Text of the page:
A week after Iran's presidential election, a previously-recorded interview run on Iranian state TV Friday suggests president -elect Hasan Rowhani may strike a more moderate tone than his predecessor.
The broadcast appears to be intended to underline Rowhani's pledge to pursue greater openness over Iran's nuclear program.
"How much is going to change is really to be determined," says Suzette Grillot, the Dean of the University of Oklahoma's College of International Studies. "The Supreme Leader (Ali Khamenei) in Iran certainly is the ultimate power-holder, so the relationship that emerges between these two and how that will have an impact on the nuclear situation is really something still to be determined."
Residents of Brazil's largest cities have awakened to streets that are still smoldering after a million protesters turned out overnight -- sometimes clashing violently with police during anti-government demonstrations.
"This seems to be seems to be somewhat of a surprise given that Brazil was an economic success story for the last decade or so," says Rebecca Cruise, the Assistant Dean of the University of Oklahoma's College of International Studies. "[It was] leading the BRIC (Brazil, Russia, India, China) countries in GDP and really doing quite well."
The University of Oklahoma says it will start offering students a flat-rate tuition and mandatory fees this fall.
OU President David Boren announced Thursday that full-time undergraduates taking between 12 and 21 credit hours per semester will pay a rate based on the university's current 15-credit hour rate for tuition and mandatory fees.
Sixty-two Republicans voted against the five-year, half-trillion-dollar farm bill that would have cute $2 billion annual from food stamps and let states impose broad new work requirements on those who receive them.
Freshman U.S. Rep. Jim Bridenstine (R-Okla. 1) was the only Oklahoma congressman to vote against the farm bill.
Gracie Shannon-Sanborn, 5, holds a sign as she joins her father Allen Sanborn (L) and members of Progressive Democrats of America at a rally in front of Rep. Henry Waxman's office on June 17, 2013 in Los Angeles, Calif. The protestors asked the congressman to vote against a House farm bill, which was defeated Thursday.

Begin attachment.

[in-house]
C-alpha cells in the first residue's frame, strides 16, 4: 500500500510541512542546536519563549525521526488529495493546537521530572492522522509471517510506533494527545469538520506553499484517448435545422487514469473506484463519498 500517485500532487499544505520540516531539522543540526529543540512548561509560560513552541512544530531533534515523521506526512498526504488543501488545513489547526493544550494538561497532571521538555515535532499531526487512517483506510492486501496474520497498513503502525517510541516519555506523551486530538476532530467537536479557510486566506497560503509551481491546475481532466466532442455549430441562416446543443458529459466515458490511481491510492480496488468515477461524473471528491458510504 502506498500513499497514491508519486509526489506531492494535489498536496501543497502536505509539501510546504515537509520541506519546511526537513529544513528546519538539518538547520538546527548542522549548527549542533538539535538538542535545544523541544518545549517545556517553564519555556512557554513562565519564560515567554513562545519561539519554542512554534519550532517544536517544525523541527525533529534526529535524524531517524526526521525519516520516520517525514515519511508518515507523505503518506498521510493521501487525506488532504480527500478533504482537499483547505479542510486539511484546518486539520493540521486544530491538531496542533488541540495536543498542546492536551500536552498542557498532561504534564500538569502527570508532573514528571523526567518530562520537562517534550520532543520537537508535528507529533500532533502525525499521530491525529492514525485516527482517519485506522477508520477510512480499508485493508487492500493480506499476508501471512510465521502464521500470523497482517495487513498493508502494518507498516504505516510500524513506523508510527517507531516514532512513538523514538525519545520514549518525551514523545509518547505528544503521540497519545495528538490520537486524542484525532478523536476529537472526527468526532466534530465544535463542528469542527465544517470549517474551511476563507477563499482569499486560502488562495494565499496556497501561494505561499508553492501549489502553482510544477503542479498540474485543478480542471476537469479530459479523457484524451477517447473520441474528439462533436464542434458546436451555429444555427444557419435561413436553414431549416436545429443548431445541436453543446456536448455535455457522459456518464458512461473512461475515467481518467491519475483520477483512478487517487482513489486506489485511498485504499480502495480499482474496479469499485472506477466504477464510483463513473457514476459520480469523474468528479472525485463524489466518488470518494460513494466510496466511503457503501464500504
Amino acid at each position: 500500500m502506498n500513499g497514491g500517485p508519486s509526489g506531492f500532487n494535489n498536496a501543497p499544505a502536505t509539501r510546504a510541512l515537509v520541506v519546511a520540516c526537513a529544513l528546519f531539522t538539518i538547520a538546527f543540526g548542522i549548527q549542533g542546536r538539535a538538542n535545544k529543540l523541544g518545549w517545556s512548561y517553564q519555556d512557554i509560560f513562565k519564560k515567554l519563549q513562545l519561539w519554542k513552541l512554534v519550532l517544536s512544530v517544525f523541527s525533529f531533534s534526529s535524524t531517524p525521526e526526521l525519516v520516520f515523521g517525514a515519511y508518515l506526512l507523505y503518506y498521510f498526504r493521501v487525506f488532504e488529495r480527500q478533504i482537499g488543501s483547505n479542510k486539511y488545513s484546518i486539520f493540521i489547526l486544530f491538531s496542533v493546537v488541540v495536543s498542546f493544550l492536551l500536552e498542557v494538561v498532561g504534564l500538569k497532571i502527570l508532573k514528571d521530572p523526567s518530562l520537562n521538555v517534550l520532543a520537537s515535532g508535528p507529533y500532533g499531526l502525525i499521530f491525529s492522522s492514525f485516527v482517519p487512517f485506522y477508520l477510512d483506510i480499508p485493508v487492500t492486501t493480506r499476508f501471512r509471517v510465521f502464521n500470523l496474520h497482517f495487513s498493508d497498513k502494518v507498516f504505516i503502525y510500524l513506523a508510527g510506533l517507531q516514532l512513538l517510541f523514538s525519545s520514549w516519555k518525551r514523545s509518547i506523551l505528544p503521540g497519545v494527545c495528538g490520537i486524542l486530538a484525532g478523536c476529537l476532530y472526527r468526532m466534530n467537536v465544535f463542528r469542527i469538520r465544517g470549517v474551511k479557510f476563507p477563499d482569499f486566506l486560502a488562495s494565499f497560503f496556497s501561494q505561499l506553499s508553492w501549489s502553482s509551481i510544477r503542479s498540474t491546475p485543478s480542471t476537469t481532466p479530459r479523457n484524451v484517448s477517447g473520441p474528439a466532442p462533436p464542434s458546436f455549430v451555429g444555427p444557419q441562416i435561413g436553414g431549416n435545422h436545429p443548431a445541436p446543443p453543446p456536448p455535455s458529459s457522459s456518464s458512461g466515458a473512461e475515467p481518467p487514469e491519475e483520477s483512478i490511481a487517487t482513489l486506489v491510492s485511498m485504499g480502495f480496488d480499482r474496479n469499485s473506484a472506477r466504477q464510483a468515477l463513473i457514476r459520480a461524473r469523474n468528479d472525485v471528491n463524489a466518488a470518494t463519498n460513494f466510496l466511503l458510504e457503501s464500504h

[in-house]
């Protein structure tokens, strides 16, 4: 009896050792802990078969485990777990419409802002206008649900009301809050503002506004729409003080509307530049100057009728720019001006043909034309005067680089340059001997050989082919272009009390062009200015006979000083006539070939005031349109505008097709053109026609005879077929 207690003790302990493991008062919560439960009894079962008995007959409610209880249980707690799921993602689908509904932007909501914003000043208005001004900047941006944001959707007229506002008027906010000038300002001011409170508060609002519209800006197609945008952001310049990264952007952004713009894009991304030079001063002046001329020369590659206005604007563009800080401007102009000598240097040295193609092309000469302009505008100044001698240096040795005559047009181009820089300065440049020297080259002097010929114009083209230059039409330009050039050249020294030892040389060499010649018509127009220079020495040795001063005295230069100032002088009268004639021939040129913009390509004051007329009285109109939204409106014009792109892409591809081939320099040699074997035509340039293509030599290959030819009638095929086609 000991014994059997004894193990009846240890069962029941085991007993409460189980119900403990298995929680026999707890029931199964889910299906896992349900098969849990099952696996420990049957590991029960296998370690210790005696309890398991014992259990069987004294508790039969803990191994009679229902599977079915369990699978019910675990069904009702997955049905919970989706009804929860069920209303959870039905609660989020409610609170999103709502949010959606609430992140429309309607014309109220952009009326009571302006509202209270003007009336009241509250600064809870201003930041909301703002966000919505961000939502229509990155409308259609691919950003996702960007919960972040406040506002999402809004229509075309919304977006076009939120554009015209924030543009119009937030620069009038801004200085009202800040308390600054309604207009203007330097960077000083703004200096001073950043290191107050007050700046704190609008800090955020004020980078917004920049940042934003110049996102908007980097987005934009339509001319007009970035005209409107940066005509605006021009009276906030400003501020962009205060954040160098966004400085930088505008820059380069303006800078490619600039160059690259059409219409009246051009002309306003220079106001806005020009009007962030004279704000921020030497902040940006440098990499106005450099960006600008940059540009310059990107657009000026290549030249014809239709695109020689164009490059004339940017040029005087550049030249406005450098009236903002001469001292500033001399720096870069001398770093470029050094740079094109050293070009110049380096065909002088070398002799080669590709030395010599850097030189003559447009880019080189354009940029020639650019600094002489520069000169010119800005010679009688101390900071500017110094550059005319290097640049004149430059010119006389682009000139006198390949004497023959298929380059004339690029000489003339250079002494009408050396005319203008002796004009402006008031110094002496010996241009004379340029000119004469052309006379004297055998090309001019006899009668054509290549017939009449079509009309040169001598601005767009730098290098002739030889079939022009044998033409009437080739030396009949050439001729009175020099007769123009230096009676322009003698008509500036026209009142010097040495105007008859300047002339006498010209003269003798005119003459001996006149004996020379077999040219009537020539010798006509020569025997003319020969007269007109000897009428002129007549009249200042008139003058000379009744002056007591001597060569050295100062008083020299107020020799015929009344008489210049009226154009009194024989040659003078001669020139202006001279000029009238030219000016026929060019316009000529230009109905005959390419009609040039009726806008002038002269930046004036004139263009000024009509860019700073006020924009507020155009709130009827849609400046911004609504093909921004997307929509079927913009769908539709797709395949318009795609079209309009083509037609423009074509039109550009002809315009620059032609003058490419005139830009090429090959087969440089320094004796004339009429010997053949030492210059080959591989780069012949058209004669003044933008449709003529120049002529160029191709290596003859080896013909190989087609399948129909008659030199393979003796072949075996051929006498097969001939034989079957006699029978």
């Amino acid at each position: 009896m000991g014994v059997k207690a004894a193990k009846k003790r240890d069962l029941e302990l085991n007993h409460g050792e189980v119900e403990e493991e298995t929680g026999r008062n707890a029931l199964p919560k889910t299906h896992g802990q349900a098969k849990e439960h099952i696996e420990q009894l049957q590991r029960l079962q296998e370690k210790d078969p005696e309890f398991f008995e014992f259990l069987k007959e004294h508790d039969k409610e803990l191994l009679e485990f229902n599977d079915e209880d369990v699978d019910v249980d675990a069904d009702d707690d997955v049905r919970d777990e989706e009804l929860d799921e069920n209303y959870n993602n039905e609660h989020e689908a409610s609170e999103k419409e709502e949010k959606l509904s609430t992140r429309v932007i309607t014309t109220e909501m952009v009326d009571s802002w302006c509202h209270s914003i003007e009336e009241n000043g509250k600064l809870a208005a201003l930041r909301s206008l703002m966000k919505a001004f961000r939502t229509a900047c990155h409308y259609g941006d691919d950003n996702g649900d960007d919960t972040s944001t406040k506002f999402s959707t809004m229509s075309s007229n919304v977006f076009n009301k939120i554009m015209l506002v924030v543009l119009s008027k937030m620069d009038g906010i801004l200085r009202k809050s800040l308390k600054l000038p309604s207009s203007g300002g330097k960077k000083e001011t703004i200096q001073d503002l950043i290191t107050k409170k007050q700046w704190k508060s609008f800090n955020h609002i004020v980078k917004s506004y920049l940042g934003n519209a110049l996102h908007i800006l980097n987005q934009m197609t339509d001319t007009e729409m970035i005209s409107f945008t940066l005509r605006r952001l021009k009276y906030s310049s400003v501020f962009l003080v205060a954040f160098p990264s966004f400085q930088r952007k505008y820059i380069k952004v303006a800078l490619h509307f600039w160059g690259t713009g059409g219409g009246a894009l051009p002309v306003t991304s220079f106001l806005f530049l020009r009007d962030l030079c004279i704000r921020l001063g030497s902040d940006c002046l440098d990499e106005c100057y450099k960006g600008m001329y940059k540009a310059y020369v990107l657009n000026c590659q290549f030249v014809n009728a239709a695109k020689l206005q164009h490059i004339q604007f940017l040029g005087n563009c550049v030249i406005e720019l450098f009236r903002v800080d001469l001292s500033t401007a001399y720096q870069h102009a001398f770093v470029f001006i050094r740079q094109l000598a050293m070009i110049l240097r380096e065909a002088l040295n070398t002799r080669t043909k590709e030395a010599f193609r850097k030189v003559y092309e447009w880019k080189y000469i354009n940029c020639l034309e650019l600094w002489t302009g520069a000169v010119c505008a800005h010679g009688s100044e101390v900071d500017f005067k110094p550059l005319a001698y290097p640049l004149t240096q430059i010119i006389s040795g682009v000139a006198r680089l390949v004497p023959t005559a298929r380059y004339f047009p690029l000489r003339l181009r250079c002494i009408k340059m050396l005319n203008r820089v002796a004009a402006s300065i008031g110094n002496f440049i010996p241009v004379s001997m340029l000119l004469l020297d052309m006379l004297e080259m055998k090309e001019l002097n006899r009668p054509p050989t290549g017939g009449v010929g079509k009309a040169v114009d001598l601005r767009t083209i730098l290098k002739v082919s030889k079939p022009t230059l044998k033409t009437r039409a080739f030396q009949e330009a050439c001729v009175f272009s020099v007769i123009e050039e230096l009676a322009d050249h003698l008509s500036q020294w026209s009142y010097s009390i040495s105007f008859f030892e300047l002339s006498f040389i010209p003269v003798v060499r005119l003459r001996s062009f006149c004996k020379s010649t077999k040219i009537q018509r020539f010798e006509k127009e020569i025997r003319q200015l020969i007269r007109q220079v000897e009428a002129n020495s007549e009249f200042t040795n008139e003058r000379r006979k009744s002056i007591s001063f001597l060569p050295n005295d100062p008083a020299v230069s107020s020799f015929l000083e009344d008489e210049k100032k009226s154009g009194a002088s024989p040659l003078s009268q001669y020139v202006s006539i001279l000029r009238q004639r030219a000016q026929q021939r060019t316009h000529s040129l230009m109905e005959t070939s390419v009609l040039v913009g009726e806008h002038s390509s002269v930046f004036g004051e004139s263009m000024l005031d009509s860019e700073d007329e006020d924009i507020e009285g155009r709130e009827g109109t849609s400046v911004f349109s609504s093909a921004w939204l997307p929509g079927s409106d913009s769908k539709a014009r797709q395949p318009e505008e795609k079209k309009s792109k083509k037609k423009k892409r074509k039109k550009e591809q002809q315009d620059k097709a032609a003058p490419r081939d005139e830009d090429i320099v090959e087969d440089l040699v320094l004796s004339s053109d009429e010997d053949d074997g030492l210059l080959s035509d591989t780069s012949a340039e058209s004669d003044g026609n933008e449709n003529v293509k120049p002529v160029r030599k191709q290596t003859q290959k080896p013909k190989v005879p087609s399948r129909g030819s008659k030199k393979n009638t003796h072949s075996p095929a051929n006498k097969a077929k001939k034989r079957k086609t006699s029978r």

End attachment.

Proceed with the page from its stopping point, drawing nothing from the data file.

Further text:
The so-called farm bill came to the floor of the House of Representatives Thursday. And it crashed. The defeat shocked many observers, but the vote wasn't even particularly close: 234-195. (You can see how your own representative voted here.)
Jad Abumrad and Robert Krulwich addressed the controversy surrounding the September 2012 episode Yellow Rain. Andrew Lapin writes in the public media trade publication Current that the program revisited the use of chemical weapons against the Hmong people in the closing days of the Vietnam War.
Louisiana Gov. Bobby Jindal (foreground) speaks after a meeting with President Obama at the White House on Feb. 25. With him (from left): National Governors Association Vice Chairwoman Oklahoma Gov. Mary Fallin, Colorado Gov. John Hickenlooper, Vermont Gov. Peter Shumlin, and Delaware Gov. Jack Markell.
Republican Gov. Rick Scott, who is already executing prisoners faster than any Florida governor in modern times, signed a bill Monday designed to speed up the death penalty process.
Six weeks ago, Democratic Gov. Martin O'Malley moved in the opposite direction: He signed a bill abolishing the death penalty, making Maryland the sixth state to end capital punishment in as many years.
University of California, Berkeley historian Daniel Sargent says the 1970s were a turning point for American foreign policy.
“Prior to the '70s, the U.S. was very actively engaged in working to promote development and modernization within foreign countries in the developing world,” Sargent says. “And these efforts proved largely unsuccessful.”
Sargent says President Carter was the first, and last, president to make human rights a central policy issue. After Carter, the United States took a step back from actively promoting development and focused on maintaining an open system of international trade.